Why Prince Harry's fiancée reminds people of Princess Diana
April 19, 2018
Who exactly is Meghan Markle, the 36-year-old fiancée of Prince Harry? With one month to go until the wedding of the year, a new biography on the American actress-cum-future princess's life hits the bookshelves.
Meghan Markle has captured the imagination of young wannabe princesses around the world: An attractive young woman, who has dug her way into the heart of Britain's most eligible bachelor, is transforming the way many people perceive the age-old institution of the Royal Family.
Celebrity biographer Andrew Morton, who has chronicled the lives of several members of the Royal Family including Princess Diana and her son Prince William, says in his newly published biography on Meghan Markle, entitled "Meghan — A Hollywood Princess," that she is bringing "star quality" to the monarchy — something he also refers to as the "Markle sparkle."
"Meghan is an exciting and genuinely charismatic addition to the Royal Family — she makes the House of Windsor seem relevant again," Morton says about Markle.
"She will complement her husband and the august institution she has married into, bringing a freshness, diversity and warmth to the chilly corridors of Buckingham Palace."
And he might just be right: If you scratch a little underneath the surface of Meghan Markle's Hollywood credentials, you will see an intelligent and devoted defender of human rights in addition to the gifted and driven actress. But how did Meghan Markle become such a multifaceted young woman?
In his book, Andrew Morton highlights the major stages of the 36-year-old's life, whose background and upbringing were anything but average — and whose upcoming role as a member of the Royal Family might just be the greatest role she has had to play in her life.
Growing up biracial with her parents divorced early on into her life, Rachel Meghan Markle had to learn how to assert herself and stand up for her values. She staged a protest at her school against the first Gulf War in 1990, and just two years later she wrote a letter of complaint to Procter & Gamble in response to an ad campaign, which inadvertently cast women as belonging in the kitchen to do the washing up.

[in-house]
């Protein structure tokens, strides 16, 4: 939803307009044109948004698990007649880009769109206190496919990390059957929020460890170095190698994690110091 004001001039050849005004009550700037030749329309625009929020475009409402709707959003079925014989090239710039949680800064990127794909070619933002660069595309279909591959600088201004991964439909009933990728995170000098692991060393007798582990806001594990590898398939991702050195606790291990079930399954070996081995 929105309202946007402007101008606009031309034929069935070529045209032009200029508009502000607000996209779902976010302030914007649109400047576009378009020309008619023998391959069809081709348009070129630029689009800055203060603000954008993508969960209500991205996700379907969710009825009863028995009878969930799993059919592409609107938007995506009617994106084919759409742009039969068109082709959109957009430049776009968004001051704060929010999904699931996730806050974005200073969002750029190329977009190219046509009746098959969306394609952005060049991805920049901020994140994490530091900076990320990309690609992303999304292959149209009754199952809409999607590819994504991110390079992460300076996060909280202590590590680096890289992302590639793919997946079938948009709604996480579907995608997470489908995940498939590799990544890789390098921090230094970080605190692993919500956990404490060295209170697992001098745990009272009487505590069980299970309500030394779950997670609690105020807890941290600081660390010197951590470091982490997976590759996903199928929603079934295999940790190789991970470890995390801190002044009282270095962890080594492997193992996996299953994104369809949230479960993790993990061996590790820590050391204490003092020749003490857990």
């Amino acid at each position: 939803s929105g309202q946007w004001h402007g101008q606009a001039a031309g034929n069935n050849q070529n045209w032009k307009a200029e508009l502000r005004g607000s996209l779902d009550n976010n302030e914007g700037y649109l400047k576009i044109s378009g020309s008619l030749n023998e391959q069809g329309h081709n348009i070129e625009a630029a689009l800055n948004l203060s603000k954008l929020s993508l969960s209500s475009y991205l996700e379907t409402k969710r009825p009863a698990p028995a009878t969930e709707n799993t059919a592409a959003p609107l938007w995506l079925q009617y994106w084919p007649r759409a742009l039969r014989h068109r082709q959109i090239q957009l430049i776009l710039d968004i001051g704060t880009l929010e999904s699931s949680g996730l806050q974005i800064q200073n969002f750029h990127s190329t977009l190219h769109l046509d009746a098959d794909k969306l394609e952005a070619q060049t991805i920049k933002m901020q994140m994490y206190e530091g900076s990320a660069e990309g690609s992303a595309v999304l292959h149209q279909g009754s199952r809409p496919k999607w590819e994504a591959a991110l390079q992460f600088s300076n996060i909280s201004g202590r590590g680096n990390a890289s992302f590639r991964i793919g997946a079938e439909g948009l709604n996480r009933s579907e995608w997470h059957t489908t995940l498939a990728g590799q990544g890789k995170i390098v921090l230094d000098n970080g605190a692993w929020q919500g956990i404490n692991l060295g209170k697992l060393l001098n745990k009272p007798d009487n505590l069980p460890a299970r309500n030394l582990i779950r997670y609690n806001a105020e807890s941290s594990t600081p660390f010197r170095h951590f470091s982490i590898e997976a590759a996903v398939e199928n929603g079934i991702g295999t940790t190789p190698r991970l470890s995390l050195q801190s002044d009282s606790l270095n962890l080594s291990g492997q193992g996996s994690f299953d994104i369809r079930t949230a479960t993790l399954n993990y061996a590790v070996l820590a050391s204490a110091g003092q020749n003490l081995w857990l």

Prince Harry and Meghan Markle interviewed
Aged only 11, Meghan Markle told the consumer goods giant that she wished to see a world of equality, where the value of women wasn't confined to domestic life. "I don't think it's right for kids to grow up thinking these things, that mom just does everything," she said at the time. She thereby contributed to having the wording of the TV ad changed to sound more inclusive. Markle's campaign even got her on the news, perhaps foreshadowing her future on the silver screen to come.
Andrew Morton emphasizes that it was also because of her mixed-race background that Meghan Markle displayed "a readiness to view the world from different perspectives, from both sides."
"Meghan's letter-writing campaigns, her interest in current affairs, her purposeful travelling and gender awareness, were all of a piece with a young girl embarking on a journey where feminism could coexist with femininity," Morton writes in his biography.
Meghan Markle's parents and teachers realized early on that the young girl was strongly driven by her social conscience, and looked up to those who were devoted to making a change — especially women. One of those role models in Markle's life apparently was Princess Diana of Wales.
The 'D' word
In his biography, Andrew Morton says that Meghan Markle cried when images of Princess Diana's funeral were broadcast around the world, as did thousands of people around the globe. But with Meghan Markle, that moment may have hit a particularly sensitive nerve, as she reportedly admired the Princess of Wales throughout her teenage years.
Morton says Meghan "was intrigued by Diana not just for her style but also for her independent humanitarian mission." Both Meghan Markle and Princess Diana have indeed stood out for their care and compassion, but Morton's biography takes those parallels even further:
"It is interesting that those who taught her, or knew her, spontaneously mention the 'D' word in the same breath as Meghan," Morton writes. "Comparisons with Diana are inevitable."